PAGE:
10kg weight gain transforms Aussie model
REMEMBER Cassi van den Dungen from Australia's Next Top Model?
She's the "boganista" from Sunbury, Victoria, who was crowned runner-up of the popular reality show's first series and handed a modelling contract at age 16.
Since 2009, she's modelled for Vogue and Elle magazines, walked the runway during Paris Fashion Week and appeared in campaigns for designers such as Alex Perry and Zimmermann.
But perhaps what Cassi is best known for is being very slim.
She made headlines in 2014 during Australian Fashion Week after one high profile magazine editor expressed concern about her thin frame.
"When I saw those legs I nearly died. I rang the model agent and said 'Why is that girl walking down the runway when she's clearly not healthy?" now former Marie Claire editor Jackie Frank said at the time.
Now 26 and with a young son, Cassihas become so sick of people commenting on her weight that she's gained 10kg.
"I wanted to gain it because I'd had enough of people saying that I was so skinny," Cassi told news.com.au.
"I've put on a total of 10kg and I'm really happy about that. I finally have a healthy BMI, it's the first time I've been in the 18-25 range since I was 15," Cassi said.
"I've grown up my whole life with people telling me I'm skinny, even though I was healthy and doctors and health professionals told me I was fine and it impacted me emotionally every time."
Cassi says she has always struggled to gain weight. Even after the birth of her son - a time when many new mothers are seeking to shift kilos - she was trying desperately to gain some.
"I remember crying about it in the weeks after having my son. I was very emotional," she said.
"I went to the doctor and he said 'Don't worry about it, you've always been small framed. Just make sure you're eating healthily and I'm sure it will come back'."
But it never did. Every time she gained a couple of kilos, stress or intense travel for work would cause it to slip away.
"My body finds it really easy to lose weight and hard to put it on," she said.
"I went to the doctor again and he said 'Look this is how you are, but if you want to put on weight, you have to change your diet and exercise'."
She started changing up her training and added a protein shake to her lunch for extra calories.
"I was working out for 1.5 hours in the gym, I was overworking myself. I was constantly injuring myself. I tore muscles. So now I only do 45 minutes and it's all weight training.
I thought if I can't hold fat very well, I may as well hold muscle," Cassi said.
"I need to make sure I don't push my heart rate too high for too long. So my workouts go around pushing weights and squats and doing things that don't bump my heart rate but build muscle.
"I love tricep dips and bench pressing. I never thought I'd ever say that."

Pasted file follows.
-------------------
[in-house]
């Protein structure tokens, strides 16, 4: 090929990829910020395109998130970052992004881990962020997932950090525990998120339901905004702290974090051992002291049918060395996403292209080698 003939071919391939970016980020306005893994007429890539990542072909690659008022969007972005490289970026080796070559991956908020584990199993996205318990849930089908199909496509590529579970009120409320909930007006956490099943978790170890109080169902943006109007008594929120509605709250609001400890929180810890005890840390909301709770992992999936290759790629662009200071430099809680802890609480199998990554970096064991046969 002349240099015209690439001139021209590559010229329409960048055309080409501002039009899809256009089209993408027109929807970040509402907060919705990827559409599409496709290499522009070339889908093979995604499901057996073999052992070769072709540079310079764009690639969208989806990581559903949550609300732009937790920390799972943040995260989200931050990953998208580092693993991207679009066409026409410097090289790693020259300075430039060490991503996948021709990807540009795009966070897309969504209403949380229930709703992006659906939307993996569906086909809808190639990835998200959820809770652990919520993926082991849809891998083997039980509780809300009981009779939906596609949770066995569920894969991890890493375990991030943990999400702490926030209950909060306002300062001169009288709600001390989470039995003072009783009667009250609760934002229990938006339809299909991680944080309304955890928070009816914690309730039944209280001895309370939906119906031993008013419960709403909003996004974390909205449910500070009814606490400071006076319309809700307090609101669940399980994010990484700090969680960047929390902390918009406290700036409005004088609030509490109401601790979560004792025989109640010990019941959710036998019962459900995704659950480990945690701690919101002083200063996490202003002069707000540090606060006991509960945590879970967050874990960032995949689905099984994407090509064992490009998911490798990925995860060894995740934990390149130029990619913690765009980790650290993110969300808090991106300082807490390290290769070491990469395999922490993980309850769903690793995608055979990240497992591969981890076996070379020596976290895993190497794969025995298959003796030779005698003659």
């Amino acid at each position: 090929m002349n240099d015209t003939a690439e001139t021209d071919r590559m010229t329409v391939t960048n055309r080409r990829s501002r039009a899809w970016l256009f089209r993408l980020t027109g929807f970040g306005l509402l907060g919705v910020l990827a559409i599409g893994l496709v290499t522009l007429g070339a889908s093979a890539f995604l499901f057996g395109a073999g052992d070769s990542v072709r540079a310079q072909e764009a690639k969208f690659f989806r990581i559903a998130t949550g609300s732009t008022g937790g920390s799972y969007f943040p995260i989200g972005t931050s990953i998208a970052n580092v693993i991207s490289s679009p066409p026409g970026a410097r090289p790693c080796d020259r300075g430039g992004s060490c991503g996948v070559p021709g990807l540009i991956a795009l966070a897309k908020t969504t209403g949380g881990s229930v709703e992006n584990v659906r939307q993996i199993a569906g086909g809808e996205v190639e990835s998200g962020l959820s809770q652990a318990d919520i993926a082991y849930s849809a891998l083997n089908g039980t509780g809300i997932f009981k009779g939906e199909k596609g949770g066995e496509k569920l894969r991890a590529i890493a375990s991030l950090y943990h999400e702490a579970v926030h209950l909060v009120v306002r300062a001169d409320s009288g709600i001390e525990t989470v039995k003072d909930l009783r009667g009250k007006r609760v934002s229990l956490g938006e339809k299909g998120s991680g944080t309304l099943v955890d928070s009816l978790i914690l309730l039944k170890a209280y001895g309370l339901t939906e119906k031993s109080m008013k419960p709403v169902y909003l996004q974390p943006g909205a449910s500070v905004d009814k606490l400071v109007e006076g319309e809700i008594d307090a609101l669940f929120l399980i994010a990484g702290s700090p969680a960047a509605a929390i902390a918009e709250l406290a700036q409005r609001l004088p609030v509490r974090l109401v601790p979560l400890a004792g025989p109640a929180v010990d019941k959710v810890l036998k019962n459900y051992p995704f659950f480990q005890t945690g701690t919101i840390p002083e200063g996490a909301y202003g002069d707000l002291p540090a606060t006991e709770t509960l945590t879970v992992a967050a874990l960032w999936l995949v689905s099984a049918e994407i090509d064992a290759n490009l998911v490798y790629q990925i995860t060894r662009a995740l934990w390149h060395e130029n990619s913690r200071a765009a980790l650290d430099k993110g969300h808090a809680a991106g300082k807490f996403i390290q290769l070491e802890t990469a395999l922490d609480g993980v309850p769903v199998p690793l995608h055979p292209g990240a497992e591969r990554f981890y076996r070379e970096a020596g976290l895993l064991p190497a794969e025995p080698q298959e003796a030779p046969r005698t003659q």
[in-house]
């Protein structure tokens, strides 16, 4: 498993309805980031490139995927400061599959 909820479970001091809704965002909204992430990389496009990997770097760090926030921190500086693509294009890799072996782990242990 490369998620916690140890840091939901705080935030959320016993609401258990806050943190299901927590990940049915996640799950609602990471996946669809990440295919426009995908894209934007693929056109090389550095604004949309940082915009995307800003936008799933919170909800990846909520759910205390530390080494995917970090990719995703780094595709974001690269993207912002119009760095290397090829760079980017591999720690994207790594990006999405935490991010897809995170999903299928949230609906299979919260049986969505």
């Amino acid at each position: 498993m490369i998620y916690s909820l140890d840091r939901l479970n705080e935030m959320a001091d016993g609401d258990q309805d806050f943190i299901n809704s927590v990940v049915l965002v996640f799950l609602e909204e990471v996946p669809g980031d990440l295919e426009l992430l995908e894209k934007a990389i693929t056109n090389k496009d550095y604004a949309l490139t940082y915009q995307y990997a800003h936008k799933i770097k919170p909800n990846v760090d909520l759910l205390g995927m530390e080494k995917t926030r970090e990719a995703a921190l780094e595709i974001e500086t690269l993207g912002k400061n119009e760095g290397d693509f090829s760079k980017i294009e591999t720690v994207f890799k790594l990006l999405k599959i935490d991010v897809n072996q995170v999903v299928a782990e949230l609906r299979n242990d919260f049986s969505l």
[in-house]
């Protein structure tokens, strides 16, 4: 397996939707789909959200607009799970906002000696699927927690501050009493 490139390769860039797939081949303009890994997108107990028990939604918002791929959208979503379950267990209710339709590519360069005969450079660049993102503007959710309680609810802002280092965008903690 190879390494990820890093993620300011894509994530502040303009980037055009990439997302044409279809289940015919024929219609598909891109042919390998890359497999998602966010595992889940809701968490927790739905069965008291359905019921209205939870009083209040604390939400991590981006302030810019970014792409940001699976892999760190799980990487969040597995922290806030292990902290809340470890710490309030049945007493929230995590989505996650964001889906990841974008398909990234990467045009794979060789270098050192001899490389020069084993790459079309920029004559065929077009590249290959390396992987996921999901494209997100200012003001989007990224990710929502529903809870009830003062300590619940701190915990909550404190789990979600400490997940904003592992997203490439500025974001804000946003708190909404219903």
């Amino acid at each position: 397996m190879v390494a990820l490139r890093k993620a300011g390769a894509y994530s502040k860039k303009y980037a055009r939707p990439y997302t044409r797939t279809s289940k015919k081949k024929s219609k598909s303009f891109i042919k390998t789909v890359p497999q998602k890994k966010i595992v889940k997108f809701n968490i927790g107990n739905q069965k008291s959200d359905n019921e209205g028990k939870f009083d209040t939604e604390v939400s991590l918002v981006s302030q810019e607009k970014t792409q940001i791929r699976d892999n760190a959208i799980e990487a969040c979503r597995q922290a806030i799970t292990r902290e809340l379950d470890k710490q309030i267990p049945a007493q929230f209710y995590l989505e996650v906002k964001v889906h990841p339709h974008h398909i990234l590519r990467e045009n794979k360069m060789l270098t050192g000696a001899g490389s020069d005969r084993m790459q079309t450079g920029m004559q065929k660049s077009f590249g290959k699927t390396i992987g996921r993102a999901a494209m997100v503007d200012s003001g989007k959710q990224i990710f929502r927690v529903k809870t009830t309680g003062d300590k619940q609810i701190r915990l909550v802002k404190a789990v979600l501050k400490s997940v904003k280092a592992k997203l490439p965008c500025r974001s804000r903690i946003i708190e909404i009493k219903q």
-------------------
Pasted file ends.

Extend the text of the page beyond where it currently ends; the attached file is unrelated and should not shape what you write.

While the stereotype of the critically underweight model exists for a reason, Cassi says most models are just naturally thin.
"It's not something that people really understand because a lot of models are like myself. We all struggle to put weight on and a lot of models are constantly fighting to not lose weight," she said.
"People put models down and say they have anorexia. And yes there are eating disorders in the industry but a large majority of models are just naturally thin.
"I've spoken to many models who say it's hard when people criticise your weight. I want to show that you can gain weight in a healthy way and still fit the criteria for a model."
The fashion industry has attempted to put some measures in place to promote positive body image messages and ensure only healthy models secure work.
Last year, Australian Fashion Week organisers required all models on the runway to be over 16 years old and banned models who "would be considered to be unnaturally or extraordinarily thin or suspected of having an eating disorder."
In 2015, the French government introduced a new law requiring models who want to work in France to provide a doctor's certificate confirming their overall health and an appropriate Body Mass Index.
The law also required any digitally altered photos to include a disclosure declaring they had been Photoshopped.
Those to fail to comply face six months jail and a €75,000 ($117,000) fine.
Cassi has no plans to walk in this year's Australian Fashion Week, which starts in May.
For now, she is enjoying her new-found strength and spending time at home with her son.
"I wanted to prove to myself that I could be stronger. I might forever be small-framed, but I can be strong," she said.
"I feel like I've achieved it. I'm really proud of where I've gotten to."